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21 review for Saturday Night in Baoding: A China Memoir

  1. 4 out of 5

    Kumari de Silva

    As much a memory of Americans in the 90s as it is a memoir of China. The copyright in the frontispiece says "1990" but the blurb on the back of the book says "Winner, 1988 Associated Writing Programs Award for Nonfiction." At times Terrill bemoans the fact that "we" can never get out of our homegrown cultural perspective. He complains of his inability to see things the way Chinese do. Most hilarious is his chapter that describes his frustration with the American history text he is given to teach. As much a memory of Americans in the 90s as it is a memoir of China. The copyright in the frontispiece says "1990" but the blurb on the back of the book says "Winner, 1988 Associated Writing Programs Award for Nonfiction." At times Terrill bemoans the fact that "we" can never get out of our homegrown cultural perspective. He complains of his inability to see things the way Chinese do. Most hilarious is his chapter that describes his frustration with the American history text he is given to teach. Survey of Britain and America states "The United States of America is a bourgeois republic, where political power belongs to monopoly capitalists." (page 94). I do not share the author's inability to see things from more than one perspective, perhaps because my parents - both immigrants to America, were from different countries/cultures from each other. Seeing things, beliefs, mores through a kaleidoscope of alternate realities is second nature to me. I much appreciated Terrill's honest narrative of his highly personal experiences. I think this book would be of interest to anyone who is 1) an intrepid traveler 2) interested in living/working in China 3) is an armchair traveler and 4) is a deep thinker on the human condition I found it enjoyable. I also appreciate his dispelling of some strongly held (negative) stereotypes of Asian women.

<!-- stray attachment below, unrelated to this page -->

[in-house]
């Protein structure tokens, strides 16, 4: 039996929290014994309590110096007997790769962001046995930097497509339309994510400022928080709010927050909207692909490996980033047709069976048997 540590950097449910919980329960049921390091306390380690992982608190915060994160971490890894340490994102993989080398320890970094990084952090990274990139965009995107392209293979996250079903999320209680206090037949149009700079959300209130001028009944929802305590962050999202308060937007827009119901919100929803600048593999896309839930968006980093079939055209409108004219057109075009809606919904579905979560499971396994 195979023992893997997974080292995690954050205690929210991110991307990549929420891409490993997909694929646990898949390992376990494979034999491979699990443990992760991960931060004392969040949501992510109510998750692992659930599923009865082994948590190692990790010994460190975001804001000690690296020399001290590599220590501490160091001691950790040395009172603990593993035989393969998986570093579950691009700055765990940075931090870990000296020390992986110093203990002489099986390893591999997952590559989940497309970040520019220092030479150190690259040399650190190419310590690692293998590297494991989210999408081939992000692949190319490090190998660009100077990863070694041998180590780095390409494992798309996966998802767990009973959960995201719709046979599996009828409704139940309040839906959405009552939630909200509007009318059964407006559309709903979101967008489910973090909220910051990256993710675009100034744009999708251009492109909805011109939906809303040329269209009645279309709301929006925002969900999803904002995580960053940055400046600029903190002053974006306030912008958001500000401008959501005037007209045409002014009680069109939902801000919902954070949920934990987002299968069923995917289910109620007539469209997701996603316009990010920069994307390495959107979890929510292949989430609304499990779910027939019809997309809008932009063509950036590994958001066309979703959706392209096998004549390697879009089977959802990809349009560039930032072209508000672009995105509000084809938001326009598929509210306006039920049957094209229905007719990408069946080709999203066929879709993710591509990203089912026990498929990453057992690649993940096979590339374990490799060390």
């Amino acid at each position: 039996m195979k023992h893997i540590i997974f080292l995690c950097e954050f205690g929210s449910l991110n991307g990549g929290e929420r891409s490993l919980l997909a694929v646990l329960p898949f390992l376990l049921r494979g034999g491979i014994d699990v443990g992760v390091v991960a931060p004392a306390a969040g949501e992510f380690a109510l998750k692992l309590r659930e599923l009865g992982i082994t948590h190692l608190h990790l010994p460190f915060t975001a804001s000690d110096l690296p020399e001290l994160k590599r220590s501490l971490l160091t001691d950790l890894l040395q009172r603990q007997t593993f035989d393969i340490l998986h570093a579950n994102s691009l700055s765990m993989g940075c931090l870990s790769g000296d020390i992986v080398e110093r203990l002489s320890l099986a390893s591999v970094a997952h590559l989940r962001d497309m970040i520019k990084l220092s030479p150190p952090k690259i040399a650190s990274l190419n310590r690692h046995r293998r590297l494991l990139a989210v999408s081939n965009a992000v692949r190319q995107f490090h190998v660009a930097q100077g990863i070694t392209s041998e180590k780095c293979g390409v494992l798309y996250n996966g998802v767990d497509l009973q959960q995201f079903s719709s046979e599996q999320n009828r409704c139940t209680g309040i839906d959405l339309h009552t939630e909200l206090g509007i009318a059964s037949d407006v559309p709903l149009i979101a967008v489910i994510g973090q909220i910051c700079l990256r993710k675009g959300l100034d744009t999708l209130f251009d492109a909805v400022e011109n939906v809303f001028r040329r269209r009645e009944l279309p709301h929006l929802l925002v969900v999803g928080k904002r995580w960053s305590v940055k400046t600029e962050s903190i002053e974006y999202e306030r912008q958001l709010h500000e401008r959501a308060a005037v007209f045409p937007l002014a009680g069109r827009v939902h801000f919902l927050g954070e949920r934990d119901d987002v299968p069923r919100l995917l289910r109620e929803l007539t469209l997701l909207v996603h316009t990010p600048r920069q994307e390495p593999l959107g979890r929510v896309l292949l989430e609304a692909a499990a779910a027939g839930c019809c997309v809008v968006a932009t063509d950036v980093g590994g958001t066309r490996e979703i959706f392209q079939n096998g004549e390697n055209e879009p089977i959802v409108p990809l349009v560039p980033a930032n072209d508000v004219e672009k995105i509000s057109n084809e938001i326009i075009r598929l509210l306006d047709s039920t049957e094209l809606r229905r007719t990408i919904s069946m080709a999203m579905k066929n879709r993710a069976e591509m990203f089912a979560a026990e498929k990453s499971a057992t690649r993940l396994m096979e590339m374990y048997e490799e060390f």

2. 4 out of 5

    Aldean

    A meditative reflection of an American professor of English living and teaching in a remote Chinese city, probably in the 1980's. Terrill's careful and omnivorous observations of individuals, situations, and scenes are well-woven without ostentation, language used carefully and precisely, yet with great feeling and quiet passion. A meditative reflection of an American professor of English living and teaching in a remote Chinese city, probably in the 1980's. Terrill's careful and omnivorous observations of individuals, situations, and scenes are well-woven without ostentation, language used carefully and precisely, yet with great feeling and quiet passion.

  3. 5 out of 5

    Brian

  4. 5 out of 5

    James Figy

  5. 4 out of 5

    Michael Kopischke

  6. 4 out of 5

    Ymelia

  7. 5 out of 5

    Bruce Taylor

  8. 5 out of 5

    Jeni Wittrock

  9. 4 out of 5

    Aaron Rudolph

  10. 5 out of 5

    Tammara

  11. 4 out of 5

    Erin

  12. 5 out of 5

    Manda

  13. 4 out of 5

    Molly

  14. 4 out of 5

    Kara

  15. 5 out of 5

    Chris

  16. 4 out of 5

    Mike

  17. 4 out of 5

    Joanne Grant

  18. 4 out of 5

    Peace

  19. 4 out of 5

    Jacob

  20. 4 out of 5

    Amanda Fields

  21. 5 out of 5

    Sean Gilligan

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